ADOX CMS 20 II is a microfilm. No other film is sharper, no other film is more fine-grained, no other film resolves more lines per mm (up to 800 l/mm). If used in pictorial photography the film achieves 20 ASA of usable speed in ADOTECH developer…thus reads the product brief from ADOX.
I have tried this combination myself quite often but to me, it seems somehow “touchy”… A little too much agitation and the density steepens. So, I looked for another developer and found it: POTA, Phenidone Extended Range Developer.
POTA suits this film very well and allows for more than 20 stops of contrast to get tamed on film – ready to print. Highlights are balanced in a very smooth way that gives you a more pencil drawing like appearance, which I really like a lot but it limits the sensitivity of CMS 20 II to ISO 6. So a combination of a tripod and object which move little – unless you just want to have blurred objects.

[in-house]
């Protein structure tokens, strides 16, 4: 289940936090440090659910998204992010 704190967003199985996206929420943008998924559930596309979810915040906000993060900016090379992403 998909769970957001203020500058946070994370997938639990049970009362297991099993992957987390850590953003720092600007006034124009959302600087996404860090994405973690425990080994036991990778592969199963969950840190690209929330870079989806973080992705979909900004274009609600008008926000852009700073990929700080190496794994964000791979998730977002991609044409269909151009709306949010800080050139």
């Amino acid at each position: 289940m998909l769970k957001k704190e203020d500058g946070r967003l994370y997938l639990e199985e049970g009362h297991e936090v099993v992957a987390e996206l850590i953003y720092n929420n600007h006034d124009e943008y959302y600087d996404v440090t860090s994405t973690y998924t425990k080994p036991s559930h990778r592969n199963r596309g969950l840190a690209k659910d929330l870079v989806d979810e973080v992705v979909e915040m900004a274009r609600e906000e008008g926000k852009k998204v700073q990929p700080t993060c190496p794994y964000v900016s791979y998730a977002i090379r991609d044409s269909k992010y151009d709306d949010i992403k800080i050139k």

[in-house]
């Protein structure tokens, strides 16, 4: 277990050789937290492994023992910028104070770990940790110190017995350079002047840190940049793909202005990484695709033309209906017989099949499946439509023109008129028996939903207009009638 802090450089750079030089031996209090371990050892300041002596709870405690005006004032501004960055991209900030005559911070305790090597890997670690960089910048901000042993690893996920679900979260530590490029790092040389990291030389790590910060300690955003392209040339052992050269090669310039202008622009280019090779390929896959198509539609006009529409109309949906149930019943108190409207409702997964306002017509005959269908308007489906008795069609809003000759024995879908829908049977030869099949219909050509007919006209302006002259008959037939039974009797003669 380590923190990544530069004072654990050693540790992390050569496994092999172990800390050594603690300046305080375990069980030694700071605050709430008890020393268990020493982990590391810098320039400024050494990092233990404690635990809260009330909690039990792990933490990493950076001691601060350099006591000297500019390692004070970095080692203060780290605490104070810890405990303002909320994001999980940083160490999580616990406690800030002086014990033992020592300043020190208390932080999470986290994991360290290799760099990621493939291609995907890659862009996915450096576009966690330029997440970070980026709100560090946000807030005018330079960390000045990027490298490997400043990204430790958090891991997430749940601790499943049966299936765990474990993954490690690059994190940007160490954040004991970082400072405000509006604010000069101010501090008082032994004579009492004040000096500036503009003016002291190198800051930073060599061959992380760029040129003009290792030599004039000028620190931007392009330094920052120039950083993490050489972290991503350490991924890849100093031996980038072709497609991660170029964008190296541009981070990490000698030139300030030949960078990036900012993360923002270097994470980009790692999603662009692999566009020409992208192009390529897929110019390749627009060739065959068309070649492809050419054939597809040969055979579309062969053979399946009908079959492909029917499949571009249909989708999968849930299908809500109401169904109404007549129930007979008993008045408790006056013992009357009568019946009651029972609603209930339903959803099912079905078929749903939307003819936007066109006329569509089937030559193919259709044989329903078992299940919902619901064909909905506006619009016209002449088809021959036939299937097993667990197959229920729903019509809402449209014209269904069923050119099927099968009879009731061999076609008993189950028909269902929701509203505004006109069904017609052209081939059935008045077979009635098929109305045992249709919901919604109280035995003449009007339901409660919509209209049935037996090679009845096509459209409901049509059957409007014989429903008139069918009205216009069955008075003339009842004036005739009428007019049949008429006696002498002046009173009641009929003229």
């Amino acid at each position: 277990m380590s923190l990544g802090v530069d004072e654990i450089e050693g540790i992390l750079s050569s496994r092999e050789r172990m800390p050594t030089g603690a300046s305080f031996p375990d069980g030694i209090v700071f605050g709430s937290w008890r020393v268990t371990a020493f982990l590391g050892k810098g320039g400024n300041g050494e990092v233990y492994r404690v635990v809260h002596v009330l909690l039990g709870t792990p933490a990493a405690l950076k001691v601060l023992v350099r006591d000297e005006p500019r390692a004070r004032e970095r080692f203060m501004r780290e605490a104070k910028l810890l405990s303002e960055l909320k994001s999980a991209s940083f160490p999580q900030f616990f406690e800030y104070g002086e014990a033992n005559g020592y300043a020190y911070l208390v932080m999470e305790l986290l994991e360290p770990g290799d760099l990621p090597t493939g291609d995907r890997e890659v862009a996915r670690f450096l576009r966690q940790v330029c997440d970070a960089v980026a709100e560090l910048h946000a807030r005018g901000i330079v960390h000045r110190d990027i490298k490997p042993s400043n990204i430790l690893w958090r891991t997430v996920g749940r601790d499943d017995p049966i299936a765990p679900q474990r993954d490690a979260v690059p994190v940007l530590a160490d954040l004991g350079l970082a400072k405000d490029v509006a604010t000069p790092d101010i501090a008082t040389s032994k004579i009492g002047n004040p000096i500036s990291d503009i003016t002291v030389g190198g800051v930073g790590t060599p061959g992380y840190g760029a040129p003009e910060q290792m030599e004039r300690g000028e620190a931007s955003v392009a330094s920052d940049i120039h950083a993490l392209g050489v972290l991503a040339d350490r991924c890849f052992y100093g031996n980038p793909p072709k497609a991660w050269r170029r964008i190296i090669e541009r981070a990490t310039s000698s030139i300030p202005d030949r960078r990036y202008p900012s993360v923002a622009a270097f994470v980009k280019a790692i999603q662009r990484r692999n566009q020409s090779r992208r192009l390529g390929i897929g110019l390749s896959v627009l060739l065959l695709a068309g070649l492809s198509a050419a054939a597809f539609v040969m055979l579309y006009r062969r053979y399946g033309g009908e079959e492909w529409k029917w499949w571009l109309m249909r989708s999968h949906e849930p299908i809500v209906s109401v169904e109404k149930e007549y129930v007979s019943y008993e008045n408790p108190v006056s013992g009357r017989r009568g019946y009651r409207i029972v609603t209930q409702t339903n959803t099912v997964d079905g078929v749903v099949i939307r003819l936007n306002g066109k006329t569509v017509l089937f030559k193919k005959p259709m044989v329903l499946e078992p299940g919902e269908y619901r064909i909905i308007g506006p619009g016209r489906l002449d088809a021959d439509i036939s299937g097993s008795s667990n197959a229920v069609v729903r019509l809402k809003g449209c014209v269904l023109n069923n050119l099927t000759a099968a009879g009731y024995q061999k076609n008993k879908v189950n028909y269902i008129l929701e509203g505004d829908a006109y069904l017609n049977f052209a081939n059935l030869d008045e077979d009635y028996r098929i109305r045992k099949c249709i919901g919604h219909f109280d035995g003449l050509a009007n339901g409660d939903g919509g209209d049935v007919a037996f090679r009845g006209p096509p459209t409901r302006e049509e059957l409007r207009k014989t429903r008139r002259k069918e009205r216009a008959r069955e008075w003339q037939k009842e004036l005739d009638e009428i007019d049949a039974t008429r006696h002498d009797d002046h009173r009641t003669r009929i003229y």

A negative to me is not simply the result of film and camera, but light (contrast), exposure, and development as well. Nevertheless, I only possess only one analog camera: a Canon EOS 3 and adapt different lenses to it. In this case, a Soligor 19-35mm f/3.5-4.5 lens with a Yashica/Contax (C/Y) mount.
POTA development needs an extensive pre-wash of the film to get rid of the AHC layer (Google for further details). this means that even with 35mm film I can create enlargements of more than 20x – so rather in the feet range, than the inch. These are enlargements without grain and with high edge sharpness.
From negatives taken in the direction of the sun without sacrificing details in the shadows. I like the extremes that challenge me and the film. In this combination, neither contrast of the scene nor resolution of 35mm film is the limit. The limit is only the lenses of my camera and my enlarger.
The pictures were shot last winter in Duesseldorf and Wiesbaden, Germany.
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This series is produced in conjunction with Hamish Gill's excellent 35mmc.com. Head on over to read the other half of these stories there.
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